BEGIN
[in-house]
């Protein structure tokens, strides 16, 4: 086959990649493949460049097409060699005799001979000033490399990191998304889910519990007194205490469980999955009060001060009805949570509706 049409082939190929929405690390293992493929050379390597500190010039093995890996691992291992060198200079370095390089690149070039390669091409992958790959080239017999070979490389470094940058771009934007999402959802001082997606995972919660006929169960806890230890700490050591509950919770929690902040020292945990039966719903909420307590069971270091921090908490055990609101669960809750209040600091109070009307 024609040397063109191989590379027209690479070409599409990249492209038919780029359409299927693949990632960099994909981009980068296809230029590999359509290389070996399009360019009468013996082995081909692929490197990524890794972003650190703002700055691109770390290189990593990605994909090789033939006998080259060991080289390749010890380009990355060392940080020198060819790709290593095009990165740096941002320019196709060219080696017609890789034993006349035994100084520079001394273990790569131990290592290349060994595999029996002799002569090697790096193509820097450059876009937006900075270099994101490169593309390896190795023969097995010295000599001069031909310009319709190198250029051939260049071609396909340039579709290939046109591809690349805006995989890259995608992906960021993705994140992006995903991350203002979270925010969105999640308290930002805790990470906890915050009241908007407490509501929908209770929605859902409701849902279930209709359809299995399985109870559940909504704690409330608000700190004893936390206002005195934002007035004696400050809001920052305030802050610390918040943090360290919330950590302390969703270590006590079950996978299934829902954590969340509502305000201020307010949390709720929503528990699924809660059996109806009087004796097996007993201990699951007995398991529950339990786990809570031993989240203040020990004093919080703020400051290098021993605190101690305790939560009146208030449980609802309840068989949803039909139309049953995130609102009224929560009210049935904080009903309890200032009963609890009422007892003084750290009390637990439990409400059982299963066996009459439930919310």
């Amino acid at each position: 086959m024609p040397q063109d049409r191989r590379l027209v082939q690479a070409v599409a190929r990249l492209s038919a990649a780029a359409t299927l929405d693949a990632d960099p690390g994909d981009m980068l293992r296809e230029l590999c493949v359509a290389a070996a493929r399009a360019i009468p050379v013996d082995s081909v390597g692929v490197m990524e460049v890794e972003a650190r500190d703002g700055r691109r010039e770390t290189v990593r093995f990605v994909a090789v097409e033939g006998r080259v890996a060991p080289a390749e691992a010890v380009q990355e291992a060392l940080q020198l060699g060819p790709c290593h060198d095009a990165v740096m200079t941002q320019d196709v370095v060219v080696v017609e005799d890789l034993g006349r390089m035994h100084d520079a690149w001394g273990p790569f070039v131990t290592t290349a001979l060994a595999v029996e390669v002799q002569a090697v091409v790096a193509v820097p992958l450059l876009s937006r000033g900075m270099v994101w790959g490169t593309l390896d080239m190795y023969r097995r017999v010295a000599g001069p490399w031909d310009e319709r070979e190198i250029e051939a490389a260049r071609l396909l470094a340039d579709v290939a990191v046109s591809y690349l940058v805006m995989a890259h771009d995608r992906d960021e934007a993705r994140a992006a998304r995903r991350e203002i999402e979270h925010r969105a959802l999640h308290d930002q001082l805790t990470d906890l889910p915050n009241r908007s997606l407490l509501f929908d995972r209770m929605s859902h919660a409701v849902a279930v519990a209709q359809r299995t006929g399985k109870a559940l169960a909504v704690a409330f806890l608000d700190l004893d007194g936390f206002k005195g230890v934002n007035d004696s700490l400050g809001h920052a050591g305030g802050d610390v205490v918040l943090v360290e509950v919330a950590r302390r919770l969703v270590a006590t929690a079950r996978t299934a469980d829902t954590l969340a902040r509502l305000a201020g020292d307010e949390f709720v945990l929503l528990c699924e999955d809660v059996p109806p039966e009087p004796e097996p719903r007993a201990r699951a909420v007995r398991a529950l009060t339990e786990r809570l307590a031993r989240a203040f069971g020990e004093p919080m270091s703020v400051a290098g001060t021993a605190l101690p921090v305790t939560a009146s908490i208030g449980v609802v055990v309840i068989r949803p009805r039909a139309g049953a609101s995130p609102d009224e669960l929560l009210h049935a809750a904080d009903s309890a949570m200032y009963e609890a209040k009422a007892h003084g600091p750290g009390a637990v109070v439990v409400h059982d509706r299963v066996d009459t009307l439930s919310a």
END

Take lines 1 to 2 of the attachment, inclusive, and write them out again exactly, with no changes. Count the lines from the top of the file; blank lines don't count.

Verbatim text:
[in-house]
């Protein structure tokens, strides 16, 4: 086959990649493949460049097409060699005799001979000033490399990191998304889910519990007194205490469980999955009060001060009805949570509706 049409082939190929929405690390293992493929050379390597500190010039093995890996691992291992060198200079370095390089690149070039390669091409992958790959080239017999070979490389470094940058771009934007999402959802001082997606995972919660006929169960806890230890700490050591509950919770929690902040020292945990039966719903909420307590069971270091921090908490055990609101669960809750209040600091109070009307 024609040397063109191989590379027209690479070409599409990249492209038919780029359409299927693949990632960099994909981009980068296809230029590999359509290389070996399009360019009468013996082995081909692929490197990524890794972003650190703002700055691109770390290189990593990605994909090789033939006998080259060991080289390749010890380009990355060392940080020198060819790709290593095009990165740096941002320019196709060219080696017609890789034993006349035994100084520079001394273990790569131990290592290349060994595999029996002799002569090697790096193509820097450059876009937006900075270099994101490169593309390896190795023969097995010295000599001069031909310009319709190198250029051939260049071609396909340039579709290939046109591809690349805006995989890259995608992906960021993705994140992006995903991350203002979270925010969105999640308290930002805790990470906890915050009241908007407490509501929908209770929605859902409701849902279930209709359809299995399985109870559940909504704690409330608000700190004893936390206002005195934002007035004696400050809001920052305030802050610390918040943090360290919330950590302390969703270590006590079950996978299934829902954590969340509502305000201020307010949390709720929503528990699924809660059996109806009087004796097996007993201990699951007995398991529950339990786990809570031993989240203040020990004093919080703020400051290098021993605190101690305790939560009146208030449980609802309840068989949803039909139309049953995130609102009224929560009210049935904080009903309890200032009963609890009422007892003084750290009390637990439990409400059982299963066996009459439930919310």